As most CIOs recognize, the amount of information managed within databases is increasing greatly each year. There are two key reasons for this increase. First, regulatory requirements, such as Sarbanes-Oxley and HIPAA, have increased data retention requirements. With disk storage costs dropping annually, most companies find it easier to simply increase the size of databases rather than question why so much data needs to be retained.
Second, as companies continue to digitize all aspects of the business, the number of databases that need to be administered increases. For example, in many manufacturing firms today, there are programs underway to digitize all product data, much of which were formerly paper-based. In healthcare organizations, there are major efforts underway to digitize patient records. In nearly every industry, the conversion from paper to electronic media continues apace.
These two trends–increasing the size of databases and increasing the number of databases–makes database administration and support a critical function in nearly every IT organization. But while IT managers generally recognize the importance of these databases to their companies, they may sometimes question the costs and staffing required to maintain an effective database infrastructure. How many personnel should be dedicated to database administration and support for a company of our size? What is the typical ratio of database support staff to the total IT staff? How many headcount do other IT organizations dedicate to database staffing? What are the economic returns for database software? The full version of this report provides benchmarks to answer these questions.
Surveys conducted by Computer Economics in 2004 and 2005 provide insights into the costs and staffing levels required to maintain database infrastructure. The participants in these surveys included approximately 275 CIOs and senior IT managers from companies of varying sizes across the US and Canada. The resulting data provides benchmarks for comparing the staffing ratios in your company against norms in other companies of the same size. The question of how economical databases are to operate and the reliability of budgetary projections were also investigated, from several perspectives. Recommendations are also provided, based on our analysis, for more effective management of the database infrastructure.
As one would expect, our research shows that the size of the business greatly influences the number of database administrator and support staff required. Figure 1 shows the composite distribution of database personnel. The horizontal axis lists the number of database support personnel. Note that the scale of this axis is not linear but is compressed on the right side. This allows more detail to be shown for cases with less than 20 database support personnel, because these are the most frequently occurring situations. The vertical scale shows the percent of the sites with each number of database employees.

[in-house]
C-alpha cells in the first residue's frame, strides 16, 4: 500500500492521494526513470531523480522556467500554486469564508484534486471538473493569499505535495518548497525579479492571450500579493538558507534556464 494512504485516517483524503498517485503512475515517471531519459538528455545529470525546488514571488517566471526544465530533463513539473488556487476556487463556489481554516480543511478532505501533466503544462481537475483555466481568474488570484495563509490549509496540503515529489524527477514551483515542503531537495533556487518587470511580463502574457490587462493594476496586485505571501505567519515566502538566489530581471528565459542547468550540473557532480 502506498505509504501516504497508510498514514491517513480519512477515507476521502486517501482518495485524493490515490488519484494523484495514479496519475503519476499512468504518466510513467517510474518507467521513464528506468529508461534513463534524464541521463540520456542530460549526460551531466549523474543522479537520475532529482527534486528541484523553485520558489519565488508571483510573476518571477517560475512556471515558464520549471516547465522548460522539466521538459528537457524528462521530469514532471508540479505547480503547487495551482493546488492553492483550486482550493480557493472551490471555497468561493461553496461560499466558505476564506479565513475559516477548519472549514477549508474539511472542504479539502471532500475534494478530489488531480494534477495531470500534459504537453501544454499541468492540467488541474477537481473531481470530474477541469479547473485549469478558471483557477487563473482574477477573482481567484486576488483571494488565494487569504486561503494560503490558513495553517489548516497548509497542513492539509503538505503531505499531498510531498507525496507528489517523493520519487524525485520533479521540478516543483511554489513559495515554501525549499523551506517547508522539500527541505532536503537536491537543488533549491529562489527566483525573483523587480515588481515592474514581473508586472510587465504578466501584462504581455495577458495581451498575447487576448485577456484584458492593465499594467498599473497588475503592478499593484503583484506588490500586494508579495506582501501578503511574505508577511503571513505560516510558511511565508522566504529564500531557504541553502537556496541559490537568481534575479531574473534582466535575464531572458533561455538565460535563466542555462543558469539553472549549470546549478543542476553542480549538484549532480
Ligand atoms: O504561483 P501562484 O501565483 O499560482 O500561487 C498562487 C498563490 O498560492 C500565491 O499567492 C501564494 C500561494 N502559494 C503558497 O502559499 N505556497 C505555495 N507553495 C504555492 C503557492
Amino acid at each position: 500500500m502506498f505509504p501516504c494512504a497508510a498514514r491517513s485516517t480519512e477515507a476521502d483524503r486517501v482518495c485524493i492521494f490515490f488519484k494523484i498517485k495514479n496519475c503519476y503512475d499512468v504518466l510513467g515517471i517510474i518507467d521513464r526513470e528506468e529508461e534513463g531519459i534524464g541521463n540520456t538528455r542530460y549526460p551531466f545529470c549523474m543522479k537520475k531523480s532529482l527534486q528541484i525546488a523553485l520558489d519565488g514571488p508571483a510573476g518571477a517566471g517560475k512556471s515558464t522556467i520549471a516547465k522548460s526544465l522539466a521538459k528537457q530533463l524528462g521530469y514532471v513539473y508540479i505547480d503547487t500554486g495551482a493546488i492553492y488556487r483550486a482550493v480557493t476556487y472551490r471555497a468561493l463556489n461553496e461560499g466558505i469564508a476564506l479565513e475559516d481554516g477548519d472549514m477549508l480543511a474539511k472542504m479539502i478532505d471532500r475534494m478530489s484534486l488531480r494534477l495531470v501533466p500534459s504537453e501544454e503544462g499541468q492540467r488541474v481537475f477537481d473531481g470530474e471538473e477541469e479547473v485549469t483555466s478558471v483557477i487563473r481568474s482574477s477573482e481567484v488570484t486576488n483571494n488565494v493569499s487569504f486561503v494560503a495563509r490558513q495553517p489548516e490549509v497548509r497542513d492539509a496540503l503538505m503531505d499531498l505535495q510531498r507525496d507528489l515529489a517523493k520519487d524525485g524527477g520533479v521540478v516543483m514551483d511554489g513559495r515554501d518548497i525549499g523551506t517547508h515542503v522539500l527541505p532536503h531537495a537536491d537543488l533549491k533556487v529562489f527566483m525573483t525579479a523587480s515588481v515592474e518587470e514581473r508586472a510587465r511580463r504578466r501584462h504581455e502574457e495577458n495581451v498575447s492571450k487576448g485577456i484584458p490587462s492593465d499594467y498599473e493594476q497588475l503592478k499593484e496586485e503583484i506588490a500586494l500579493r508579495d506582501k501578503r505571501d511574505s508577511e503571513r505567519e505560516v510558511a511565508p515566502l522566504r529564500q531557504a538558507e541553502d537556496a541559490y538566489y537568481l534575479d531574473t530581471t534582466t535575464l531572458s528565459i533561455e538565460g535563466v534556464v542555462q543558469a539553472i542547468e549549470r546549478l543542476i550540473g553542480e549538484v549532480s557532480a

The composite data shows that predominantly fewer than eight database staff members are required for database administration and support. Study results further show that only two percent of the data centers do not have dedicated database support staff. Most frequently, only one person performs all of the database work, but some organizations require 40 or more people to handle these functions. The average size of database support staff was 6.7. However, keep in mind that these statistics represent organizations of all sizes combined.
The full version of this report provides a breakdown of database staffing trends by organizational size, which are more useful in benchmarking a particular company. The breakout by organizational size is as follows:
- Small organizations: Annual revenues less than $250 million
- Medium organizations: Annual revenues between $250 million and $750 million
- Large organizations: Annual revenues in excess of $750 million
The full version of this report also provides the following detailed metrics for database staffing:
- Database staffing on a percentile basis, showing the 25th, median, and 75th percentiles by company size.
- The average database support personnel headcount as a percentage of total IT staff, by company size.
- Percentage of companies reporting full return on investment (ROI) for database software.
- Percentage of companies reporting total cost of ownership (TCO) less than or equal to budget.
The full version of this report provides guidance on how to analyze causes of deviation from the staffing benchmarks and strategies for improving the ROI and TCO of database software.
This Research Byte is a brief overview of our report on this subject, Database Staffing Benchmarks. The full report, is available at no charge for Computer Economics clients, or it may be purchased by non-clients directly from our website at https://avasant.com/report/database-staffing-benchmarks-2006/.